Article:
Second, I sentinelize min so that it has a larger value than any ordering of the towers. That comes from the problem constraints. When I run it, it works for the first two examples, but not for the third:

```UNIX> cp Brick-2.cpp TheBrickTowerMediumDivTwo.cpp
UNIX> g++ Brick-Main.cpp
UNIX> a.out 0
0
2
1
UNIX> a.out 1
0
1
2
3
4
5
6
UNIX> a.out 2
0
3
2
1
UNIX>
```
Our solution for example 2 gets an ordering with the minimum distance of eight, but the indices are not lexicographically smallest. We'll solve that by writing another method, Less_than(), which returns whether I is lexicographically less than rv.

This solution is in Brick-3.cpp, and I only include the relevant parts that have changed:

 ```class TheBrickTowerMediumDivTwo { public: vector find(vector heights); vector H; vector I; void Permute(int index); int Less_Than(); int min; vector rv; }; #define MAX(a, b) (((a) > (b)) ? (a) : (b)) int TheBrickTowerMediumDivTwo::Less_Than() { int i; for (i = 0; i < I.size(); i++) { if (I[i] < rv[i]) return 1; if (rv[i] < I[i]) return 0; } return 0; /* This will actually never happen */ } void TheBrickTowerMediumDivTwo::Permute(int index) { int i, tmp, d; if (index == I.size()) { d = 0; for (i = 1; i < index; i++) d += MAX(H[I[i]], H[I[i-1]]); if (d < min || (d == min && Less_Than())) { min = d; rv = I; /* This throws out the old rv and makes a copy of I. */ } return; } ... ```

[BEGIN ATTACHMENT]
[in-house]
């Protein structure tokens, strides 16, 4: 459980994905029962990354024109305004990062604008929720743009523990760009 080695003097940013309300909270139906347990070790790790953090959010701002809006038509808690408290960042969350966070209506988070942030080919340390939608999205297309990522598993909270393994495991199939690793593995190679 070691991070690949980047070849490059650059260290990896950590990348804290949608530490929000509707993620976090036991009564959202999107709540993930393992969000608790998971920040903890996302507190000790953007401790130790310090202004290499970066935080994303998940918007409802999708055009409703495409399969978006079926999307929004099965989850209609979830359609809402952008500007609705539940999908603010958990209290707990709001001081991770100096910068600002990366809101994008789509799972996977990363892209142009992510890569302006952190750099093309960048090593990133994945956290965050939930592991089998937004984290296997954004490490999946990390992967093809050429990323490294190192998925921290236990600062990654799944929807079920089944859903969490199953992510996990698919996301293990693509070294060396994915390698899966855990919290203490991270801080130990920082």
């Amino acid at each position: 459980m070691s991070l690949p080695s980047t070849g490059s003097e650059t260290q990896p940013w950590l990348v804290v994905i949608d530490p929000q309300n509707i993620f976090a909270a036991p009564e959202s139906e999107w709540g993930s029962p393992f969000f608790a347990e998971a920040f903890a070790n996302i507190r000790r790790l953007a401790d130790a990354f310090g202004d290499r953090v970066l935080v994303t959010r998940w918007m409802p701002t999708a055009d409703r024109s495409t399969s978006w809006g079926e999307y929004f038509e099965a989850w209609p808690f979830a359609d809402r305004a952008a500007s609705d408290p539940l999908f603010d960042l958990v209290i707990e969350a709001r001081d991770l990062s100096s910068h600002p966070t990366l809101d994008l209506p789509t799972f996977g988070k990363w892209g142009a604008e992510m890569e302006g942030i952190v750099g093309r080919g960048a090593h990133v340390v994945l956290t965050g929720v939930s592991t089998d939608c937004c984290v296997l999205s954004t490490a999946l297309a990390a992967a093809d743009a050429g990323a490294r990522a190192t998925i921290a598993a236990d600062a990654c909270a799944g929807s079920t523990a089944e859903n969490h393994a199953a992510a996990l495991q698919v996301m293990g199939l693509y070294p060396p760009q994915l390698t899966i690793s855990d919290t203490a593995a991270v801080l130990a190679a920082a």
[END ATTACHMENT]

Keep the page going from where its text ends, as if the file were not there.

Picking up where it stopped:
Should you be worried that when you call Less_Than() that rv is empty? Probably a little. However, that won't happen, because the first time that you test a set of indices, its value of d will be less than min, and Less_Than() will not be called, as C evaluates its booleans from left-to-right, and stops when it knows that the expression is true or false.

```UNIX> cp Brick-3.cpp TheBrickTowerMediumDivTwo.cpp
UNIX> g++ Brick-Main.cpp
UNIX> a.out 0
0
2
1
UNIX> a.out 1
0
1
2
3
4
5
6
UNIX> a.out 2
0
3
1
2
UNIX> a.out 3
0
6
3
1
2
4
5
UNIX>
```
Nice -- time to submit!

### Lessons from this problem

• First, it reinforces how to recursively generate permutations.
• Second, it shows once again that an incremental approach to problem-solving works very nicely.
• I've demonstrated a #define paramaterized macro. These are fast, but you have to be careful, as they can backfire.
• Again, it shows how to use a sentinel.